February 1, 2012

Foodie Escapade #2: Seeking Spinach

Good food is a gift from a good God.

This time of year, I am seeking spinach each time I shop. Considering price, safety, and versatility, fresh bunches of spinach are a great value.

I normally shop twice per week, because I prefer fresh ingredients that aren't canned or bagged. Canned spinach scares me a bit, because I know the sodium content inside of the can offsets all of the nutritional value of the leaves inside. After the bacterial outbreaks involving bagged leaf vegetables, I am willing to sacrifice convenience for safety. (Try googling the phrase"spinach bacterial contamination" if you are truly curious about this).

Because I enjoy raw spinach in salads and on sandwiches --try an open-faced tuna sandwich with spinach, tuna ,homemade mayonnaise, and pickles!-- I avoid frozen spinach. That leaves lovely bunches--pardon the pun!!

How to select the best fresh spinach in a "regular grocery store"?  (It's winter where I love, so no farmer's markets are available).This is what works for me:

1) Buy fresh spinach in a store that sells lots of produce, guaranteeing a regular and fairly rapid turnover and replacement of product on the shelves,

2) Buy from the top (if bunches are stacked). Yes, these bunches have been handled more, but they aren't as soggy as those on bottom. Spinach must be carefully cleaned anyway, so start off with some that hasn't been wasting and wilting away while buried.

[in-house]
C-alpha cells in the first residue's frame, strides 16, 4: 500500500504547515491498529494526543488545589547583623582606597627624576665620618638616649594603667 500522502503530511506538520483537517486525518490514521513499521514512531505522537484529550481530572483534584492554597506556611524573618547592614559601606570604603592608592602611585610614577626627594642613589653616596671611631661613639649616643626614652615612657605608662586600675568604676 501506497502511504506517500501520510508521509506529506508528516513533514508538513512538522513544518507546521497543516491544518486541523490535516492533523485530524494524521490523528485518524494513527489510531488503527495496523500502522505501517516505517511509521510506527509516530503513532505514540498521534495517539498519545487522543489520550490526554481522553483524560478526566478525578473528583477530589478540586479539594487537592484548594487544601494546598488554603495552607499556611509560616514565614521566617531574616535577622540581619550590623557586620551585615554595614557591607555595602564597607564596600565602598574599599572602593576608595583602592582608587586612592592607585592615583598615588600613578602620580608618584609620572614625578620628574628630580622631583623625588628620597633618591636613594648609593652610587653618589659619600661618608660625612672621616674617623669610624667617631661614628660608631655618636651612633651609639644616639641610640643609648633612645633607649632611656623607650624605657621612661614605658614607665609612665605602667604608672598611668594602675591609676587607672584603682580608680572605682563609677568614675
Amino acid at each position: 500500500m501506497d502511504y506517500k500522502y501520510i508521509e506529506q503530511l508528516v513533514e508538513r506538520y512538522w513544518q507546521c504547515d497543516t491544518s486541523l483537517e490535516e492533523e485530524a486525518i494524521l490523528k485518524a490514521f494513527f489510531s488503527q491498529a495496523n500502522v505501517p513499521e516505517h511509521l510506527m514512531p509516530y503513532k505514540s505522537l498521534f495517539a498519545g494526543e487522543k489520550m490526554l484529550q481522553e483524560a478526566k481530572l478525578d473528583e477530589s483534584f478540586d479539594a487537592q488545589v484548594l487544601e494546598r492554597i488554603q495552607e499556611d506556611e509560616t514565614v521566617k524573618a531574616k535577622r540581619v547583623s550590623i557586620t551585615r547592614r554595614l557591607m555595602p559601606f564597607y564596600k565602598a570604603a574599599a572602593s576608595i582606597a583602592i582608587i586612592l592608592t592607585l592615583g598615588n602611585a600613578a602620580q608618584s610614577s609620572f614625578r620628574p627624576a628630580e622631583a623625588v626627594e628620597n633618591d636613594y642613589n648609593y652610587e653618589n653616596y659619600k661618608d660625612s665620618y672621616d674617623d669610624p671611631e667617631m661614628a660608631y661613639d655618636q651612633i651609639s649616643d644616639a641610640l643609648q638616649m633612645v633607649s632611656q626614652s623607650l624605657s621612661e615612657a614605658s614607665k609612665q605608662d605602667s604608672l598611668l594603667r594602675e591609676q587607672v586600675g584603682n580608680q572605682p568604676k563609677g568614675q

3)  Buy on the first or second day after new arrivals come in. Ask a produce department staffer or the store manager. Let them know why you want to know.

4)  Avoid yellowed or wilted looking spinach. Yes, yes...I know it's most abundant in the spring, but since I can't live without it, I'm eating what's traveled a pretty good distance. Another reason to avoid the bagged spinach: you can't examine it closely to determine the true condition of the greens.The spinach should be a brilliant green color and the leaves should lay flat.

Upon arriving home, I store my spinach in a well aired bag on the bottom shelf of my fridge, near the front. This is a warmer zone than the back or center, and because I use my spinach within three or four days, I like having easy access to the leaves. I don't wash spinach until I'm ready to use it.

My favorite ways to use fresh spinach:

1) In a breakfast or dinner omelet, along with scallions, garlic, brown rice, and a little cheese on top.

2) Included in any meat sandwich (adds texture, color, and flavor).

3) A main ingredient for salads featuring fruit. The fresh spinach goes well with grapes, berries, and any citrus fruit.

4. A decorative and edible bed (raw or sauteed) for chicken and tuna salads.

More information on spinach can be found here:

The  Worlds Healthiest Foods

Global Dishes Starring Spinach

From Eating Well: Healthy Spinach Recipes and Cooking Tips

Happy spinaching!! Hey, is that a word?

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